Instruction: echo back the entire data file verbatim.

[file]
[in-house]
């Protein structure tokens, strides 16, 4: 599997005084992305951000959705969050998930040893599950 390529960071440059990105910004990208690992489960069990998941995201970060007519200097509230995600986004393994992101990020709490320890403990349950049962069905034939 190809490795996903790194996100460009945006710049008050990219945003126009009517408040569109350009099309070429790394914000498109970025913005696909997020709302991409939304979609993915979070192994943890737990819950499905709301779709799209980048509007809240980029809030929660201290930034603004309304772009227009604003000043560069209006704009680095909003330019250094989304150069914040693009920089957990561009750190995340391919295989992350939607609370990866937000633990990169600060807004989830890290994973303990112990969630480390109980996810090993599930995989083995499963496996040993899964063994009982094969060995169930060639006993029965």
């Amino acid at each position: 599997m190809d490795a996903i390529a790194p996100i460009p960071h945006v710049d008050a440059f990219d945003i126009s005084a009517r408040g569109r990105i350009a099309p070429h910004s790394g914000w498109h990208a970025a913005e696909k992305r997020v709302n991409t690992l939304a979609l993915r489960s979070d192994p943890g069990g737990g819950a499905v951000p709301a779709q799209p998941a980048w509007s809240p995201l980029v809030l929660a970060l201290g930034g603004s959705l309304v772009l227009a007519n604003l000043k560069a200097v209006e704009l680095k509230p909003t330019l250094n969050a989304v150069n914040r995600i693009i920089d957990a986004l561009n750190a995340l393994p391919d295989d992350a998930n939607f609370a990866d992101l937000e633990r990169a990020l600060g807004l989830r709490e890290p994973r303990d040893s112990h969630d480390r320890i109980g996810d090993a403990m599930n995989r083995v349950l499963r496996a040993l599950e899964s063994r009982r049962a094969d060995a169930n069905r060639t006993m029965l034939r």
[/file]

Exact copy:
[in-house]
């Protein structure tokens, strides 16, 4: 599997005084992305951000959705969050998930040893599950 390529960071440059990105910004990208690992489960069990998941995201970060007519200097509230995600986004393994992101990020709490320890403990349950049962069905034939 190809490795996903790194996100460009945006710049008050990219945003126009009517408040569109350009099309070429790394914000498109970025913005696909997020709302991409939304979609993915979070192994943890737990819950499905709301779709799209980048509007809240980029809030929660201290930034603004309304772009227009604003000043560069209006704009680095909003330019250094989304150069914040693009920089957990561009750190995340391919295989992350939607609370990866937000633990990169600060807004989830890290994973303990112990969630480390109980996810090993599930995989083995499963496996040993899964063994009982094969060995169930060639006993029965």
């Amino acid at each position: 599997m190809d490795a996903i390529a790194p996100i460009p960071h945006v710049d008050a440059f990219d945003i126009s005084a009517r408040g569109r990105i350009a099309p070429h910004s790394g914000w498109h990208a970025a913005e696909k992305r997020v709302n991409t690992l939304a979609l993915r489960s979070d192994p943890g069990g737990g819950a499905v951000p709301a779709q799209p998941a980048w509007s809240p995201l980029v809030l929660a970060l201290g930034g603004s959705l309304v772009l227009a007519n604003l000043k560069a200097v209006e704009l680095k509230p909003t330019l250094n969050a989304v150069n914040r995600i693009i920089d957990a986004l561009n750190a995340l393994p391919d295989d992350a998930n939607f609370a990866d992101l937000e633990r990169a990020l600060g807004l989830r709490e890290p994973r303990d040893s112990h969630d480390r320890i109980g996810d090993a403990m599930n995989r083995v349950l499963r496996a040993l599950e899964s063994r009982r049962a094969d060995a169930n069905r060639t006993m029965l034939r």